Yesterday morning, returning from a walk with Bruno in bright spring sunshine, I enter the small car park adjacent to the village cemetery. An old and weathered-looking fellow, somewhat twisted in appearance, is limping towards his car, parked at the entrance. I greet him, unthinkingly, in Spanish, with a cheerful ‘Buenos días’. He surveys me briefly, before responding, in Catalan: ‘Bon dia’, then adding, in Spanish: ‘Es solo un día.’ – ‘It’s only one day’. This takes some unpacking to anyone unfamiliar with (a) Catalan nationalism, and (b) variations in Spanish around the world. But it poses interesting questions, both sociolinguistic and ontological.
The literal meaning of my Spanish greeting is ‘Good days’, plural. It is standard Castilian, and used throughout Spain. My interlocutor chose to correct me either because (a) I addressed him in Spanish, and not Catalan, in an overwhelmingly Catalan (and catalanista, independista etc) rural area, or else (b) he was making an ontological point about the phrase itself, but even so, one with sociolinguistic intimations. This is a point picked up – in a somewhat different context – in Andrés Neuman’s chronicle Cómo viajar sin ver (How to travel without seeing), soon to appear in English translation from Restless Books in the USA), about the difference between the Spanish and Argentine forms of the greeting – in Argentina they also use the singular form: Buen día. Here goes:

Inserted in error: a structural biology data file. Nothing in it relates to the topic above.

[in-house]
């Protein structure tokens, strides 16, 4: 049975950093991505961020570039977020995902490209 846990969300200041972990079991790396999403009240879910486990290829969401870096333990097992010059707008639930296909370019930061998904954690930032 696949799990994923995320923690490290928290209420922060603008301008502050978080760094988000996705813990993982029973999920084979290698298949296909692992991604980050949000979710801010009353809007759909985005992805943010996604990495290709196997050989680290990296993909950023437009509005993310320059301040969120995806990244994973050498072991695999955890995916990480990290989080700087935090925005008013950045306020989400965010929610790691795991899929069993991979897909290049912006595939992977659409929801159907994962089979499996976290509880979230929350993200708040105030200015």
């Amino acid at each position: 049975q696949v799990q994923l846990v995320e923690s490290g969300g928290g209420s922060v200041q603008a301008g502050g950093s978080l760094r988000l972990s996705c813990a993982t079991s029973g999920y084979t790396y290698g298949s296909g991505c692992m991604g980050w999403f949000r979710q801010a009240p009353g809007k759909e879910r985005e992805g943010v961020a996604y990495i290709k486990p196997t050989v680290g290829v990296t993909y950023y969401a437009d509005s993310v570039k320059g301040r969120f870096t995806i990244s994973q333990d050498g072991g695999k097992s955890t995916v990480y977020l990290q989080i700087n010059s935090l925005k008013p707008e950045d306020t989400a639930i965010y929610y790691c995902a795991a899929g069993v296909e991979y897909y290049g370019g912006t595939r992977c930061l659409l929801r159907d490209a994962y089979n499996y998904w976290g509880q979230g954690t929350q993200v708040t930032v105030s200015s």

‘I land at Ezieiza airport and automatically, like someone switching radio stations, hear myself speaking Porteño. I repossess, as an outsider, my original dialect. I shift from the assertive Spanish “Buenos días” to the sliding Argentinian “Buen dííía”. Why should the day be various in Spain and exclusive in Argentina? A multinational country greets in the plural, and a centralist country greets in the singular?’
But the gentleman in the car park, I would wager, was making a nationalistic assertion also: he was saying, I believe: ‘You’re in Catalunya: we do things our way’. My mistake was in taking him, at a glance, for the type of elderly Catalan who will nearly always greet a foreigner in Spanish rather than Catalan, partly out of courtesy, partly because for much of their lives it was the only official language of the state. But to emphasise the distinction between Catalan and Castilian in this way is to make a political point.
So, our brief interaction was complex, to say the least. Whereas the comparison Neuman makes is quite generous towards Spain, asserting that its very plurality promotes a broader conceptualisation of greeting, whereas in a centralised state like Argentina, there is only one way to greet and one day in which to make the greeting, my interlocutor makes Spain the invader, its assumed multiplexity a mask for invasion and linguistic colonization. In a small country, whose language was for a long time perceived as a threatened species, the inflexion of a greeting always reveals just a tad more than elsewhere.